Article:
The decision, long speculated at but delayed for years because of safety worries and protests, came during a meeting of Cabinet ministers who endorsed the ocean release as the best option.
The question is whether the treated radioactive water will have any impact on Humboldt Bay. The answer, experts and government agencies say, is not much.
“If this water is released, it will increase the radioactive load in the immediate environment (around the nuclear site), and although the amounts may be relatively low, it will prolong the recovery of this area,” said Steven L. Manley, a professor emeritus at Long Beach State University.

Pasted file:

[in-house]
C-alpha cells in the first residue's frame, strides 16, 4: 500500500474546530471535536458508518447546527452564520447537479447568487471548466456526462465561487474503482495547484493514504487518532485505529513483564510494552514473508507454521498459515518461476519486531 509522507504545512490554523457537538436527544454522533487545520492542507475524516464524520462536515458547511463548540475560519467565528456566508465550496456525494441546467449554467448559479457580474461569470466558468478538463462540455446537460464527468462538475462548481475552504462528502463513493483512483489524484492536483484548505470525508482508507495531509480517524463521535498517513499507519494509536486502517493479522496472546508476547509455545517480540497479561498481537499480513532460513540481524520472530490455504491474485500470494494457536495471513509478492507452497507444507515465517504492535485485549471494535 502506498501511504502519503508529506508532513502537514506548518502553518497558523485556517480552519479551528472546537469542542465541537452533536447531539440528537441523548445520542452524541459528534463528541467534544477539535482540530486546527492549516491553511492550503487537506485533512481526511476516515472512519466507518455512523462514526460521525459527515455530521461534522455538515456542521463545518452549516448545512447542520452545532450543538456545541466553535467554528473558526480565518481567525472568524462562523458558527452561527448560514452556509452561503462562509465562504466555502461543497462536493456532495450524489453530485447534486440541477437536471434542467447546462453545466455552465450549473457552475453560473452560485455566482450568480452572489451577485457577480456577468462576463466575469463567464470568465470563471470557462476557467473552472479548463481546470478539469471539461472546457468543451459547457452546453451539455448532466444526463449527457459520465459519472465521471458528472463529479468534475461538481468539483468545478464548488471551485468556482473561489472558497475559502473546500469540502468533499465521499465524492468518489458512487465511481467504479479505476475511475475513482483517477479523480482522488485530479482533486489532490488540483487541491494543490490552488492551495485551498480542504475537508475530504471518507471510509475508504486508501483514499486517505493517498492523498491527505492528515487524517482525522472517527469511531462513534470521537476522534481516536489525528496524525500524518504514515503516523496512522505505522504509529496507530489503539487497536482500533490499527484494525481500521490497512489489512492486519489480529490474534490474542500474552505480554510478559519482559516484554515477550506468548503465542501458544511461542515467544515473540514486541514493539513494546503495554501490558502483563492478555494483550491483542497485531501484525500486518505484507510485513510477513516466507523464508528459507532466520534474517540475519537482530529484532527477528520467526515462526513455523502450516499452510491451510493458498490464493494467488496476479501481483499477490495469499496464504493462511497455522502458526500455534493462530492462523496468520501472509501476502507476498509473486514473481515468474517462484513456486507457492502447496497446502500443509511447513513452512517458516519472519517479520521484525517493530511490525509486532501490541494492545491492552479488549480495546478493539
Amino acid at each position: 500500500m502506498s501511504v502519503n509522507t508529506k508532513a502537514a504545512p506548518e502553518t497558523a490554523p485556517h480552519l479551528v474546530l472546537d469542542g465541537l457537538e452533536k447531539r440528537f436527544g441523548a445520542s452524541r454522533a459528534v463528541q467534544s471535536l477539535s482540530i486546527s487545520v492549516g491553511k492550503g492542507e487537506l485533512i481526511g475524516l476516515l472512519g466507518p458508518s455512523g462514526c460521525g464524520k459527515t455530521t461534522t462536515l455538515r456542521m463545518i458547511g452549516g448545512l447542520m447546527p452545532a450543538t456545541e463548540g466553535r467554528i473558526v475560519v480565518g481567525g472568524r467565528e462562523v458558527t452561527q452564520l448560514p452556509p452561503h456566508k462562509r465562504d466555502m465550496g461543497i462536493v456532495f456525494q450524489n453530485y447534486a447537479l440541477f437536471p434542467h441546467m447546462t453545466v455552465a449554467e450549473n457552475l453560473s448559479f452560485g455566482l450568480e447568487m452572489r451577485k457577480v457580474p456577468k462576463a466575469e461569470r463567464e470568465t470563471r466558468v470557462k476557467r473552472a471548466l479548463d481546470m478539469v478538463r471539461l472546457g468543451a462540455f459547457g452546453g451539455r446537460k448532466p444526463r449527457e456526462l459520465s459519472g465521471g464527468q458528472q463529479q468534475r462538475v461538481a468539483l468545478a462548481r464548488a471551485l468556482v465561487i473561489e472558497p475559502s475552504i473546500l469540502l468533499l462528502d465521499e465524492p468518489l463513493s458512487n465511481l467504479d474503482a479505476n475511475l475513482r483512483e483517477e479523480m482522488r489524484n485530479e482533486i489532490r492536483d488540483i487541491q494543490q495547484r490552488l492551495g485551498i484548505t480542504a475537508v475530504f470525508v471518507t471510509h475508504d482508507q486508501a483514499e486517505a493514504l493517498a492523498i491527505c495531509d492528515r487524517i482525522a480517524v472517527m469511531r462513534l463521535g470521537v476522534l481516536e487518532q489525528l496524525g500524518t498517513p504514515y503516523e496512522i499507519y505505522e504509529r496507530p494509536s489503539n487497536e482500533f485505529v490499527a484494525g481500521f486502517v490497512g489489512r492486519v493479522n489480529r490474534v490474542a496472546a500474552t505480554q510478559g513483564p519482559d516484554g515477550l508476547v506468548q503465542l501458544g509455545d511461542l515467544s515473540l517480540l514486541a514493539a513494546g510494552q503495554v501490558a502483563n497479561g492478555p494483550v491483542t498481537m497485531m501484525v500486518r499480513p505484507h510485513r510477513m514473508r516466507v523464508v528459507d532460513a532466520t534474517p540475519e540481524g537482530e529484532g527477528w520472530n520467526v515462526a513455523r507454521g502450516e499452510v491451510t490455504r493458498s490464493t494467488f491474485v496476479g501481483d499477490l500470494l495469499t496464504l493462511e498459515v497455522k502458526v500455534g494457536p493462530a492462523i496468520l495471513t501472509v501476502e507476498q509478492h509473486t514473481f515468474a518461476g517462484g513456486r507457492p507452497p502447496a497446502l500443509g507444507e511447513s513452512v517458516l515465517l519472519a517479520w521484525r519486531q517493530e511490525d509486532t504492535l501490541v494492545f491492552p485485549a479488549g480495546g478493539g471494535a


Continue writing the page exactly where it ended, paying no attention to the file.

“If released, it would take over a year to find its way to the waters off Humboldt and significant dilution will occur. The scientist from (Woods Hole Oceanographic Institution) measured very small amounts (but measurable) of Fukushima radionuclides reaching (Humboldt County’s) coastline from the initial disastrous release. Kelp Watch found no detectable increase in kelp tissue from our shores (Alaska to Mexico) of the radionuclides that traveled the currents from Fukushima.”
Jennifer Kalt, the executive director of Humboldt Baykeeper, said she is more concerned about the people of Japan and their safety than of treated radioactive water making its way to Humboldt Bay.
But she added she’s happy there is no longer a nuclear plant locally.
“The stakes are way too high,” she said. ”I’m glad people watchdogged the power plant here and got rid of it many years ago.”